They Started in MGs: Profiles of Sports Car Racers of the 1950s
by Carl Goodwin
Cheap (well, relatively), quick, easy to fix and modify, the MG TC really was the one car that can be said to have launched sports car racing in America. You’ll probably be surprised to find the names of so many of the later big-time drivers among those who cut their teeth on this little machine.
This fun book is a compilation of articles originally written for Classic MG magazine, an independently published magazine for MG enthusiasts in North America to which Goodwin was an early contributor. The 79 vignettes portray the early sports car racers from the 1950s and their MGs, including one-off or limited-edition models. An award-winning automotive author who is himself an SCCA racer, Goodwin actually seems to be enjoying what he’s writing about. (Just read the Dedication to get a sense of that.) This makes these 79 biographical profiles fresh and interesting even though they cover the same general outline for everyone: first MG driven, races entered, an abbreviated win/loss record with dates and location, what they did for a living, what happened to them personally while they were doing it, and where they are now. Material that could be deadly dull if used in a purely repetitive format escapes that fate because Goodwin personally communicated with the drivers listed (or their survivors) and used what he was told in describing their experiences. This brings forth a genuine feel for the personalities of the racers that researching club records and racing statistics alone would miss. Goodwin obviously put in a lot of one-on-one interview time and legwork writing this book, and it pays off in a big way, making this book worth owning.
Although the pictures are reproduced as low-definition prints in black and white (primarily taken by the family and friends of the racers involved), there are lots of them, and they help make the stories personal and individualistic. Beyond that, the pictures display a broad swath of early custom-bodied MGs not often seen in one place. The custom-bodied Keift MG, Moto-bodied MG Special, Arnolt MG by Bertone, Leonidis MG, Lester MG, McAfee MG-TC, R-1 and R-2 MG Specials, and the Wonder/Guilardo MG Special are all shown in action or loitering around early US sports car race courses. In addition to the MGs, other one-off and limited edition small-displacement sports cars are shown where appropriate: Stanguellini 750s, a couple of Siata Spyders, various OSCAs and Elva Mark Is, a 748cc Crosley-engined Giaur, and a Bandini. Last but not least, the usual suspects like Alfas, Ferraris, Jaguars, Cunninghams, Porsches and many more, are all identified in every photo.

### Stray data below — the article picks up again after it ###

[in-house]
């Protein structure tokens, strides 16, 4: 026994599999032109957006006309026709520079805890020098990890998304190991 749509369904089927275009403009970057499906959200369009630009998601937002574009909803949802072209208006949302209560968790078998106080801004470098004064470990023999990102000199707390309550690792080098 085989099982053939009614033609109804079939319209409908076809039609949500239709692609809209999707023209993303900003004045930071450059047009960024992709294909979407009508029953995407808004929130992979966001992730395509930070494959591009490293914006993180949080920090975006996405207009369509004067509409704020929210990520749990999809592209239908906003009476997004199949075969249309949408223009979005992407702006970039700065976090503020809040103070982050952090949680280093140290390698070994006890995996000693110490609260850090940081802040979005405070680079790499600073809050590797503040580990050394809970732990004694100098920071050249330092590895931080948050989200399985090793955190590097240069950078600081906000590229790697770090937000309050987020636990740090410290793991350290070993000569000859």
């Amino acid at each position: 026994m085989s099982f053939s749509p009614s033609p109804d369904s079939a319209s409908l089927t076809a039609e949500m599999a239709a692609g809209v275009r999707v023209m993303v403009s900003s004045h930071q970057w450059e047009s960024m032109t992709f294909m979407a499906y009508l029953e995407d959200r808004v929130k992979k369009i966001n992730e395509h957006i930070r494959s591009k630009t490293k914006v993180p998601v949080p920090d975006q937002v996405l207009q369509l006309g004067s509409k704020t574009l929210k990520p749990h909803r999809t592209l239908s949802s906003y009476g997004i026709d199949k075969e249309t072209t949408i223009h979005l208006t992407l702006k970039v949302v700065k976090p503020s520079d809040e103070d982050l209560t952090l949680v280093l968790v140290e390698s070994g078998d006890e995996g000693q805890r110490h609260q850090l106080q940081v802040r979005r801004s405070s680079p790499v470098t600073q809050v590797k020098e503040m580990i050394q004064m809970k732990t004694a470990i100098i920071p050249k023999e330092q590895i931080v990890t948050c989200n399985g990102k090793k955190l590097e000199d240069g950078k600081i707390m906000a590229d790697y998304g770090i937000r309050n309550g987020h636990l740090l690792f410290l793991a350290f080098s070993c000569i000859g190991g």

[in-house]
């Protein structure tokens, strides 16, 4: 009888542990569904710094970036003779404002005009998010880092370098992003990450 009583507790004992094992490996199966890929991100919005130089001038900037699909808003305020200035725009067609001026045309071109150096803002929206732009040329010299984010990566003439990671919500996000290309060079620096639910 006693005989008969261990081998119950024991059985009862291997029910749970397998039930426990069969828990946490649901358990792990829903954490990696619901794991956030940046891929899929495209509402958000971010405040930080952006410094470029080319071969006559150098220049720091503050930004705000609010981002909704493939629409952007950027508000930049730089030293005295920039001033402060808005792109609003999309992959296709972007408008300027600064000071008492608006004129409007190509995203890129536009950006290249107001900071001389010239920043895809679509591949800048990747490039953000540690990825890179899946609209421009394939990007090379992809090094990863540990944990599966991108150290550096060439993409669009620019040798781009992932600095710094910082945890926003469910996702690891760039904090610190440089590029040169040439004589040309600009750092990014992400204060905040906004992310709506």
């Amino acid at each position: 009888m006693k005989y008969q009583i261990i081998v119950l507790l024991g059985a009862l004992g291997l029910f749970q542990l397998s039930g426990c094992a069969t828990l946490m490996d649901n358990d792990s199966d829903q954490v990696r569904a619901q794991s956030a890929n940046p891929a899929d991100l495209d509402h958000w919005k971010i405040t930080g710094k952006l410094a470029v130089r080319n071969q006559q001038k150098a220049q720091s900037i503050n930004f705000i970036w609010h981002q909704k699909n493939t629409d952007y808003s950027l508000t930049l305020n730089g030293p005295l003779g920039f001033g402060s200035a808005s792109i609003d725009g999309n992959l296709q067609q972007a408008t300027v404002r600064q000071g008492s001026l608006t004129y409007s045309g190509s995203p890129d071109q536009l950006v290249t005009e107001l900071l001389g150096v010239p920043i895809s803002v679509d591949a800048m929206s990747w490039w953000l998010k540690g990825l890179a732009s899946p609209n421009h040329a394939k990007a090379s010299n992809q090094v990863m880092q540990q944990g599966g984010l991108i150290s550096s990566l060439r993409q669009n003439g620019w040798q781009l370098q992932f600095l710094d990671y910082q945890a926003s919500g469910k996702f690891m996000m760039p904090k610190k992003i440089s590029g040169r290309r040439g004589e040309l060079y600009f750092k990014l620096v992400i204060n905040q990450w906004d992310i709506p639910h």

Although the book is about the people involved and not directly about the car itself, a lot of early racing lore concerning MGs, their faults and strong points, leak through the narration and provide the reader with a broad overview of why MGs were so successful on the track. Written deeper between the lines is a social description of the people who raced not for money or international fame (in most cases at least; some did go on to fame and fortune), but because they simply enjoyed doing it. Lots of small business owners, engineers, movie producers, owners of foreign car dealerships, actors, ex-military pilots, airport owners and, logically enough, automotive magazine writers. All were independent professionals with the rare exception of a Greyhound bus driver and a few other working stiffs with an uncontrollable desire for adventure and competition that overpowered their lack of common sense and expendable wealth. Money always helps, of course, but the lack of it did not stop those with an overwhelming need for dangerous pastimes and thrilling experiences. A clear-cut world of winning and losing, dependent primarily on your personal abilities, is a powerful draw for anyone feeling hemmed in by dull reality and denied an outlet to experience life out on the edge of acceptable behavior.
Who better to write the Foreword than John Fitch, the first American to race automobiles successfully in Europe in the postwar era and who would go on to make so many contributions to racing in America as a driver and later safety activist. The Bibliography lists correspondence, interviews, and a list of books/periodicals. The Index is almost unnecessary, but useful.
Copyright 2011, Bill Ingalls (SpeedReaders.info).